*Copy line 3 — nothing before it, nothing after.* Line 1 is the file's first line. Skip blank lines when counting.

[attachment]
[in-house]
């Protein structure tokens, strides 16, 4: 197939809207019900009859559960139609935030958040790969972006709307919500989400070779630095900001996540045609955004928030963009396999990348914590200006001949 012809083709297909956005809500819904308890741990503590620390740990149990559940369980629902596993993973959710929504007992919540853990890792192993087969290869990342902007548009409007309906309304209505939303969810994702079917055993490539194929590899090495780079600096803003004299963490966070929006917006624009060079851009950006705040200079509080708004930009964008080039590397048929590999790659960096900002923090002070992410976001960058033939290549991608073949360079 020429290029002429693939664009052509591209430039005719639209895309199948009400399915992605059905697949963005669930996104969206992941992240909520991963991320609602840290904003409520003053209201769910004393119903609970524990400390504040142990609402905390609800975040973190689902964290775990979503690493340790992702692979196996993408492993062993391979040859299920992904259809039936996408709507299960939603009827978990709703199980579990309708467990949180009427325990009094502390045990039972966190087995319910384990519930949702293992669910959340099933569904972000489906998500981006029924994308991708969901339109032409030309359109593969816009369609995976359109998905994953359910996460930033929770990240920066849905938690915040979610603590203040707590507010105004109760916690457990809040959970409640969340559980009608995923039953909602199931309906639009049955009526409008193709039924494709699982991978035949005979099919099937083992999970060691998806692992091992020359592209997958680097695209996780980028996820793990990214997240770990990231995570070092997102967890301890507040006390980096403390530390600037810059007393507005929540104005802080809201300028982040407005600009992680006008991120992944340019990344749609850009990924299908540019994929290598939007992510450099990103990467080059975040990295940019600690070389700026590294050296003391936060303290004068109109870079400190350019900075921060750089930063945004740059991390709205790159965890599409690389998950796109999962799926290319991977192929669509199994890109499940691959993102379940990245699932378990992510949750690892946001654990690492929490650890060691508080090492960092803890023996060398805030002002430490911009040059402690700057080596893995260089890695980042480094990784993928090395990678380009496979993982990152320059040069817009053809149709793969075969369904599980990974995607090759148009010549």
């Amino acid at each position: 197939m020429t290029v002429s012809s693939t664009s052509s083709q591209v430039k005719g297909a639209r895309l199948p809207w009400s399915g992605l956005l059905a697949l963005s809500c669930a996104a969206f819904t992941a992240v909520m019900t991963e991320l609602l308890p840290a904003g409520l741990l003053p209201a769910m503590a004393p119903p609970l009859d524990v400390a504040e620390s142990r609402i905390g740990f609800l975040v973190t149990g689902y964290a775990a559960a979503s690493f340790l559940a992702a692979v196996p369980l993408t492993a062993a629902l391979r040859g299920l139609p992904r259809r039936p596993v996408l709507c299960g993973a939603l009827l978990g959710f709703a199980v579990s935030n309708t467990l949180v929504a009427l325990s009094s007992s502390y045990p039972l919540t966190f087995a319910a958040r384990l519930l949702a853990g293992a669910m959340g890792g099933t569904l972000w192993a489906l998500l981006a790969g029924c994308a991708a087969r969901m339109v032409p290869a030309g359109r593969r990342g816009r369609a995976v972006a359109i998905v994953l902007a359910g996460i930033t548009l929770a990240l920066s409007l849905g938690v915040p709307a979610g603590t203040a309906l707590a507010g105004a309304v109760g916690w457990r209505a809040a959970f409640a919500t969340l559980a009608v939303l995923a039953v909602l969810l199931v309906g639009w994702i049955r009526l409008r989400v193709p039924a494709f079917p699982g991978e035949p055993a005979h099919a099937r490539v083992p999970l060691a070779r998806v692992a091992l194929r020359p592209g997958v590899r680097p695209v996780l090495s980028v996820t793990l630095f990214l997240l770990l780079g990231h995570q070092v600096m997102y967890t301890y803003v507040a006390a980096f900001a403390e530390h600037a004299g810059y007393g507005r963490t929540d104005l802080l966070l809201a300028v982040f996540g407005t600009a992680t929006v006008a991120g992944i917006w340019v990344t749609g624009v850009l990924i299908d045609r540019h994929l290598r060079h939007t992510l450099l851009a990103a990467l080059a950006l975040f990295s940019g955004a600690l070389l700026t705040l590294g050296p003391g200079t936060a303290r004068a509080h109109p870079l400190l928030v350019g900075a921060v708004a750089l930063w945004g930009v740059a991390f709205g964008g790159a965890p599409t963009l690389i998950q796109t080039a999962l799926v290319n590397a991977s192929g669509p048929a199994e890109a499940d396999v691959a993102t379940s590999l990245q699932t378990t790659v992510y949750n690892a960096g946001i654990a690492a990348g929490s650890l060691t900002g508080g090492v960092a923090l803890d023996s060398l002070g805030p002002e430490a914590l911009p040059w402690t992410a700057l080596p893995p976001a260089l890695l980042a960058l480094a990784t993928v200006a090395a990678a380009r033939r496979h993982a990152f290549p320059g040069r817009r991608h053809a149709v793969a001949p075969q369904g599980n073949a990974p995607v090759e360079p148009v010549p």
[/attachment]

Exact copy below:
């Amino acid at each position: 197939m020429t290029v002429s012809s693939t664009s052509s083709q591209v430039k005719g297909a639209r895309l199948p809207w009400s399915g992605l956005l059905a697949l963005s809500c669930a996104a969206f819904t992941a992240v909520m019900t991963e991320l609602l308890p840290a904003g409520l741990l003053p209201a769910m503590a004393p119903p609970l009859d524990v400390a504040e620390s142990r609402i905390g740990f609800l975040v973190t149990g689902y964290a775990a559960a979503s690493f340790l559940a992702a692979v196996p369980l993408t492993a062993a629902l391979r040859g299920l139609p992904r259809r039936p596993v996408l709507c299960g993973a939603l009827l978990g959710f709703a199980v579990s935030n309708t467990l949180v929504a009427l325990s009094s007992s502390y045990p039972l919540t966190f087995a319910a958040r384990l519930l949702a853990g293992a669910m959340g890792g099933t569904l972000w192993a489906l998500l981006a790969g029924c994308a991708a087969r969901m339109v032409p290869a030309g359109r593969r990342g816009r369609a995976v972006a359109i998905v994953l902007a359910g996460i930033t548009l929770a990240l920066s409007l849905g938690v915040p709307a979610g603590t203040a309906l707590a507010g105004a309304v109760g916690w457990r209505a809040a959970f409640a919500t969340l559980a009608v939303l995923a039953v909602l969810l199931v309906g639009w994702i049955r009526l409008r989400v193709p039924a494709f079917p699982g991978e035949p055993a005979h099919a099937r490539v083992p999970l060691a070779r998806v692992a091992l194929r020359p592209g997958v590899r680097p695209v996780l090495s980028v996820t793990l630095f990214l997240l770990l780079g990231h995570q070092v600096m997102y967890t301890y803003v507040a006390a980096f900001a403390e530390h600037a004299g810059y007393g507005r963490t929540d104005l802080l966070l809201a300028v982040f996540g407005t600009a992680t929006v006008a991120g992944i917006w340019v990344t749609g624009v850009l990924i299908d045609r540019h994929l290598r060079h939007t992510l450099l851009a990103a990467l080059a950006l975040f990295s940019g955004a600690l070389l700026t705040l590294g050296p003391g200079t936060a303290r004068a509080h109109p870079l400190l928030v350019g900075a921060v708004a750089l930063w945004g930009v740059a991390f709205g964008g790159a965890p599409t963009l690389i998950q796109t080039a999962l799926v290319n590397a991977s192929g669509p048929a199994e890109a499940d396999v691959a993102t379940s590999l990245q699932t378990t790659v992510y949750n690892a960096g946001i654990a690492a990348g929490s650890l060691t900002g508080g090492v960092a923090l803890d023996s060398l002070g805030p002002e430490a914590l911009p040059w402690t992410a700057l080596p893995p976001a260089l890695l980042a960058l480094a990784t993928v200006a090395a990678a380009r033939r496979h993982a990152f290549p320059g040069r817009r991608h053809a149709v793969a001949p075969q369904g599980n073949a990974p995607v090759e360079p148009v010549p």